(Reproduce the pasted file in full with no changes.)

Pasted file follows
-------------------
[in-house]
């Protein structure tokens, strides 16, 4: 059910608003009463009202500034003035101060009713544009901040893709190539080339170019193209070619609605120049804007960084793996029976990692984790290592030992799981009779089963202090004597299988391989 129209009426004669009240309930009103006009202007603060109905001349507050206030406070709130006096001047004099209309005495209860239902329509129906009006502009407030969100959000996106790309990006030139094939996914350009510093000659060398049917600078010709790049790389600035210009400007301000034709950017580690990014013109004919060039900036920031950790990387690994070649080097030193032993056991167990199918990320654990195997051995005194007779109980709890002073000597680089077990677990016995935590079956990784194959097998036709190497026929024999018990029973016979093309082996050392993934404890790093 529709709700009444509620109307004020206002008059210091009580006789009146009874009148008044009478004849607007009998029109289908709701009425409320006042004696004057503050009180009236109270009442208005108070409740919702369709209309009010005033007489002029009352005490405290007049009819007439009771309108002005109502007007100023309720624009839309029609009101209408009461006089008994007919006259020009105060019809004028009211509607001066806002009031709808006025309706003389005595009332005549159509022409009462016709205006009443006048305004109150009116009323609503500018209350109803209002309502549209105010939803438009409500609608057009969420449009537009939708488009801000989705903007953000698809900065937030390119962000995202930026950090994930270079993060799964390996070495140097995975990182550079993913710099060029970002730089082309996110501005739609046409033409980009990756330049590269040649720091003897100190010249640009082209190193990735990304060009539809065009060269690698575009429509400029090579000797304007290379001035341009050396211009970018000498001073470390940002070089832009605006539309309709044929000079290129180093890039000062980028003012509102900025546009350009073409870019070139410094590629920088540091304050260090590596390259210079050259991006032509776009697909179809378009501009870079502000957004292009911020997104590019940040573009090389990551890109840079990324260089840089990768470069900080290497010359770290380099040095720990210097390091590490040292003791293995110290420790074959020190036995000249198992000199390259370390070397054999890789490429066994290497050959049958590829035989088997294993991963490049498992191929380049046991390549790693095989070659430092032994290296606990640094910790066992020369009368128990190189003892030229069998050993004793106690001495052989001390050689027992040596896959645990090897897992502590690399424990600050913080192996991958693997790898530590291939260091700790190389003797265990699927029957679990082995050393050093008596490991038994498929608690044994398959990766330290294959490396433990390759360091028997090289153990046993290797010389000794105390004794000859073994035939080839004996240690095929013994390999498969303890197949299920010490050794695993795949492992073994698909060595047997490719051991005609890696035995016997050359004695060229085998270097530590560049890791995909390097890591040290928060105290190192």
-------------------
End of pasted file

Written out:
[in-house]
């Protein structure tokens, strides 16, 4: 059910608003009463009202500034003035101060009713544009901040893709190539080339170019193209070619609605120049804007960084793996029976990692984790290592030992799981009779089963202090004597299988391989 129209009426004669009240309930009103006009202007603060109905001349507050206030406070709130006096001047004099209309005495209860239902329509129906009006502009407030969100959000996106790309990006030139094939996914350009510093000659060398049917600078010709790049790389600035210009400007301000034709950017580690990014013109004919060039900036920031950790990387690994070649080097030193032993056991167990199918990320654990195997051995005194007779109980709890002073000597680089077990677990016995935590079956990784194959097998036709190497026929024999018990029973016979093309082996050392993934404890790093 529709709700009444509620109307004020206002008059210091009580006789009146009874009148008044009478004849607007009998029109289908709701009425409320006042004696004057503050009180009236109270009442208005108070409740919702369709209309009010005033007489002029009352005490405290007049009819007439009771309108002005109502007007100023309720624009839309029609009101209408009461006089008994007919006259020009105060019809004028009211509607001066806002009031709808006025309706003389005595009332005549159509022409009462016709205006009443006048305004109150009116009323609503500018209350109803209002309502549209105010939803438009409500609608057009969420449009537009939708488009801000989705903007953000698809900065937030390119962000995202930026950090994930270079993060799964390996070495140097995975990182550079993913710099060029970002730089082309996110501005739609046409033409980009990756330049590269040649720091003897100190010249640009082209190193990735990304060009539809065009060269690698575009429509400029090579000797304007290379001035341009050396211009970018000498001073470390940002070089832009605006539309309709044929000079290129180093890039000062980028003012509102900025546009350009073409870019070139410094590629920088540091304050260090590596390259210079050259991006032509776009697909179809378009501009870079502000957004292009911020997104590019940040573009090389990551890109840079990324260089840089990768470069900080290497010359770290380099040095720990210097390091590490040292003791293995110290420790074959020190036995000249198992000199390259370390070397054999890789490429066994290497050959049958590829035989088997294993991963490049498992191929380049046991390549790693095989070659430092032994290296606990640094910790066992020369009368128990190189003892030229069998050993004793106690001495052989001390050689027992040596896959645990090897897992502590690399424990600050913080192996991958693997790898530590291939260091700790190389003797265990699927029957679990082995050393050093008596490991038994498929608690044994398959990766330290294959490396433990390759360091028997090289153990046993290797010389000794105390004794000859073994035939080839004996240690095929013994390999498969303890197949299920010490050794695993795949492992073994698909060595047997490719051991005609890696035995016997050359004695060229085998270097530590560049890791995909390097890591040290928060105290190192």